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Original research
Different drugs, different sides: injection use of opioids alone, and not stimulants alone, predisposes to right-sided endocarditis
  1. Rochelle Johnstone1,2,
  2. Nadine Khalil1,2,
  3. Esfandiar Shojaei1,
  4. Klajdi Puka3,
  5. Lise Bondy1,2,
  6. Sharon Koivu4 and
  7. Michael Silverman1,2
  1. 1Infectious Diseases, London Health Sciences Centre, London, Ontario, Canada
  2. 2Medicine, Western University, London, Ontario, Canada
  3. 3Epidemiology and Biostatistics, Schulich School of Medicine and Dentistry, London, Ontario, Canada
  4. 4Family Medicine, London Health Sciences Centre, London, Ontario, Canada
  1. Correspondence to Dr Michael Silverman; michael.silverman{at}


Objectives Many studies suggest that infective endocarditis (IE) in people who inject drugs is predominantly right sided, while other studies suggest left sided disease; few have differentiated by class of drug used. We hypothesised that based on differing physiological mechanisms, opioids but not stimulants would be associated with right sided IE.

Methods A retrospective case series of 290 adult (age ≥18) patients with self-reported recent injection drug use, admitted for a first episode of IE to one of three hospitals in London Ontario between April 2007 and March 2018, stratified patients by drug class used (opioid, stimulant or both), and by site of endocarditis. Other outcomes captured included demographics, causative organisms, cardiac and non-cardiac complications, referral to addiction services, medical versus surgical management, and survival.

Results Of those who injected only opioids, 47/71 (69%) developed right-sided IE, 17/71 (25%) developed left-sided IE and 4/71 (6%) had bilateral IE. Of those who injected only stimulants, 11/24 (46%) developed right-sided IE, 11/24 (46%) developed left-sided IE and 2/24 (8%) had bilateral IE. Relative to opioid-only users, stimulant-only users were 1.75 (95% CI 1.05 to 2.93; p=0.031) times more likely to have a left or bilateral IE versus right IE.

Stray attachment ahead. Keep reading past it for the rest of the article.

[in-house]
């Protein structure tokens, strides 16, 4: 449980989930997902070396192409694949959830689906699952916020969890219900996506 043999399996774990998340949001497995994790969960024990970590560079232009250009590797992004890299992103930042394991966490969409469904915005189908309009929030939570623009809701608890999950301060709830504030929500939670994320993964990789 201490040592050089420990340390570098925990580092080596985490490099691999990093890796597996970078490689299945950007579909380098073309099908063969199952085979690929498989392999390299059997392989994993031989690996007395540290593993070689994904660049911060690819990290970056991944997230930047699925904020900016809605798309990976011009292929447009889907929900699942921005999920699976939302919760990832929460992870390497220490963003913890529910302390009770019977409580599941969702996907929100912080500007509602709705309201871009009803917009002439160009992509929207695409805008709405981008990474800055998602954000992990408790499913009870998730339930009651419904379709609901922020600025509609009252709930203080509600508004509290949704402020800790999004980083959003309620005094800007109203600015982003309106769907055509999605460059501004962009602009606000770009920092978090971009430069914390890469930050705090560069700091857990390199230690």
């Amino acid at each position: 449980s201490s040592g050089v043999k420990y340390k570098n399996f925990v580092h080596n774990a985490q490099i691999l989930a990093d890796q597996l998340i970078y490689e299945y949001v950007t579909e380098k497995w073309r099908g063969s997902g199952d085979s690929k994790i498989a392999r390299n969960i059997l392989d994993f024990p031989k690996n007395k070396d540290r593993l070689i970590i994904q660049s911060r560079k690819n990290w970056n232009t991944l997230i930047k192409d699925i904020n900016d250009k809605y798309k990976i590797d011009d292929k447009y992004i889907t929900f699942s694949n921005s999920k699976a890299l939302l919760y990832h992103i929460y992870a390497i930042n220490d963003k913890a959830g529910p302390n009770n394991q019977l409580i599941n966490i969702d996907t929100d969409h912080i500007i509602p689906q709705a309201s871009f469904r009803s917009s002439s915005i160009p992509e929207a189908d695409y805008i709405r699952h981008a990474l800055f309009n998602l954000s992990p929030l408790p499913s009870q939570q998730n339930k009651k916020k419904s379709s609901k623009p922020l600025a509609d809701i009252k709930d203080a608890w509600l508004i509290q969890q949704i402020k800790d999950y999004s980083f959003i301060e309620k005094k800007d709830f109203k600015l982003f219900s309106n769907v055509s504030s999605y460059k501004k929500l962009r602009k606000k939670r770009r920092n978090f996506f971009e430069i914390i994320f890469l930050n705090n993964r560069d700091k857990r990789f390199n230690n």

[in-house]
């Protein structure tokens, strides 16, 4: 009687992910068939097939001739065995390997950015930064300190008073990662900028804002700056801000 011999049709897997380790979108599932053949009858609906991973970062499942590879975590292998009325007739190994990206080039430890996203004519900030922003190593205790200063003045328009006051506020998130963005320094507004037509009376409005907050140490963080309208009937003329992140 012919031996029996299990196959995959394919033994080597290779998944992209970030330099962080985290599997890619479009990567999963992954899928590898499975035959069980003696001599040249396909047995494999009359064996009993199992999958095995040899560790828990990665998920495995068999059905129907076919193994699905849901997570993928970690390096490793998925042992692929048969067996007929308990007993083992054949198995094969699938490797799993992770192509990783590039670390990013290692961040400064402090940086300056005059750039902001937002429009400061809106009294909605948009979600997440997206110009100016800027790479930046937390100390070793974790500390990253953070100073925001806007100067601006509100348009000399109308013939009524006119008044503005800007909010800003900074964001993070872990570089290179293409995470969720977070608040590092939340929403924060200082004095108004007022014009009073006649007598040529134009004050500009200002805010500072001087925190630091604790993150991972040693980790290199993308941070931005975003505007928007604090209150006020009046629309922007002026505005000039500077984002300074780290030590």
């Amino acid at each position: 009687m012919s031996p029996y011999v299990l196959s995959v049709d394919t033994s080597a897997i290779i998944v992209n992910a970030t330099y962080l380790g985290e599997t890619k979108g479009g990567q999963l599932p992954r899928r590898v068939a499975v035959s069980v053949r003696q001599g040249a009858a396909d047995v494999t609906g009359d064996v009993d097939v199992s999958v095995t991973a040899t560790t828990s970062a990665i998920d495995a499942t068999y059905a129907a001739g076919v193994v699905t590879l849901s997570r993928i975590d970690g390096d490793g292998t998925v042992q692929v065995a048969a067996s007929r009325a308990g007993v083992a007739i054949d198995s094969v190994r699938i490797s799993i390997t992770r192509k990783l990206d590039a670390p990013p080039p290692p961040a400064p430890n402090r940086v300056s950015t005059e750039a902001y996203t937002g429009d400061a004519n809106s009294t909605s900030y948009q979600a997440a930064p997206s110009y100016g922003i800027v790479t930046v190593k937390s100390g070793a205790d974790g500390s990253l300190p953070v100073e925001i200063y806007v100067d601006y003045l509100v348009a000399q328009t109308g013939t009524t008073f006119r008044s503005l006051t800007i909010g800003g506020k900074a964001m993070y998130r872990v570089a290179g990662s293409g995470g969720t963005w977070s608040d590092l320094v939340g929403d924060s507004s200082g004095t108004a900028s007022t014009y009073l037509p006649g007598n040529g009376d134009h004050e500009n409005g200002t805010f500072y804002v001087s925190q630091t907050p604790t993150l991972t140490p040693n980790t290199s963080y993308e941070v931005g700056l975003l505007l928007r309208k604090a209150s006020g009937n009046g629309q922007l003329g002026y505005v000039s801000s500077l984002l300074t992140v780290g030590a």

Conclusions While injection use of opioids is associated with a strong predisposition to right-sided IE, stimulants differ in producing a balanced ratio of right and left-sided disease. As the epidemic of crystal methamphetamine injection continues unabated, the rate of left-sided disease, with its attendant higher morbidity and mortality, may also grow.

  • infective endocarditis
  • intravenous drug abuse
  • cocaine
  • heroin
  • opioids

Data availability statement

Data are available on reasonable request.

This is an open access article distributed in accordance with the Creative Commons Attribution Non Commercial (CC BY-NC 4.0) license, which permits others to distribute, remix, adapt, build upon this work non-commercially, and license their derivative works on different terms, provided the original work is properly cited, appropriate credit is given, any changes made indicated, and the use is non-commercial. See:

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What is already known on this topic

  • It is known that people who inject drugs are at high risk of infective endocarditis (IE), that injection of hydromorphone increases the risk of IE due to injection drug use, and that there are current international epidemics of both opioid and methamphetamine misuse.

What this study adds

  • IE associated with injection drug use has largely been assumed in North America to be predominantly right sided, though some studies suggest left-sided disease predominates; overall, the majority of the literature on the association between injection drug use and IE considers drug use as a single homogeneous clinical entity. This study shows that opioid and stimulant injection must be considered separately, showing that injection use of opioids is associated with a strong predisposition to right-sided IE, stimulants differ in producing a balanced ratio of right-sided and left-sided disease.

How this study might affect research, practice or policy

  • This should change our understanding of injection drug use associated endocarditis, adding nuance based on the substances individual patients inject. There should be increased suspicion of left-sided endocarditis in people who inject stimulants. Given left-sided endocarditis’s attendant risks of stroke, ischaemic limb and other embolic complications, as well as increased reliance on surgical management and increased risk of all-cause mortality, we hope that this result might also help to motivate dedication of greater attention and funds to development of multimodal harm reduction strategies and addiction treatments for stimulant use.